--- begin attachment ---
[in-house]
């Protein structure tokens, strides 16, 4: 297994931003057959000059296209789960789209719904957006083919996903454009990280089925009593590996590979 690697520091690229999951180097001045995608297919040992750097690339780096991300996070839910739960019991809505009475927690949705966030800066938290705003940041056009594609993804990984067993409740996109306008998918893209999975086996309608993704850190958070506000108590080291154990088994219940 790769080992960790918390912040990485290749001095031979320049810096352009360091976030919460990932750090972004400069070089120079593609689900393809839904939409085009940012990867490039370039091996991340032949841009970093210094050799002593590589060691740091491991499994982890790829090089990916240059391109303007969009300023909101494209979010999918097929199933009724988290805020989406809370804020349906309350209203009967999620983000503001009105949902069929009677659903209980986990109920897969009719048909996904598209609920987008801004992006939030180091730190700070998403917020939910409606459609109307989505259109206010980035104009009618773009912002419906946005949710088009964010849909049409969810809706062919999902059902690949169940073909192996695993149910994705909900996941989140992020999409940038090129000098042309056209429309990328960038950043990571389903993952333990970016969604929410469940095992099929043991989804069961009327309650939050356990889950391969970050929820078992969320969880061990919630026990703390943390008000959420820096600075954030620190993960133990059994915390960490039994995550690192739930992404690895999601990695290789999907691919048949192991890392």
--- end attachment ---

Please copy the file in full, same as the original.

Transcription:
[in-house]
């Protein structure tokens, strides 16, 4: 297994931003057959000059296209789960789209719904957006083919996903454009990280089925009593590996590979 690697520091690229999951180097001045995608297919040992750097690339780096991300996070839910739960019991809505009475927690949705966030800066938290705003940041056009594609993804990984067993409740996109306008998918893209999975086996309608993704850190958070506000108590080291154990088994219940 790769080992960790918390912040990485290749001095031979320049810096352009360091976030919460990932750090972004400069070089120079593609689900393809839904939409085009940012990867490039370039091996991340032949841009970093210094050799002593590589060691740091491991499994982890790829090089990916240059391109303007969009300023909101494209979010999918097929199933009724988290805020989406809370804020349906309350209203009967999620983000503001009105949902069929009677659903209980986990109920897969009719048909996904598209609920987008801004992006939030180091730190700070998403917020939910409606459609109307989505259109206010980035104009009618773009912002419906946005949710088009964010849909049409969810809706062919999902059902690949169940073909192996695993149910994705909900996941989140992020999409940038090129000098042309056209429309990328960038950043990571389903993952333990970016969604929410469940095992099929043991989804069961009327309650939050356990889950391969970050929820078992969320969880061990919630026990703390943390008000959420820096600075954030620190993960133990059994915390960490039994995550690192739930992404690895999601990695290789999907691919048949192991890392």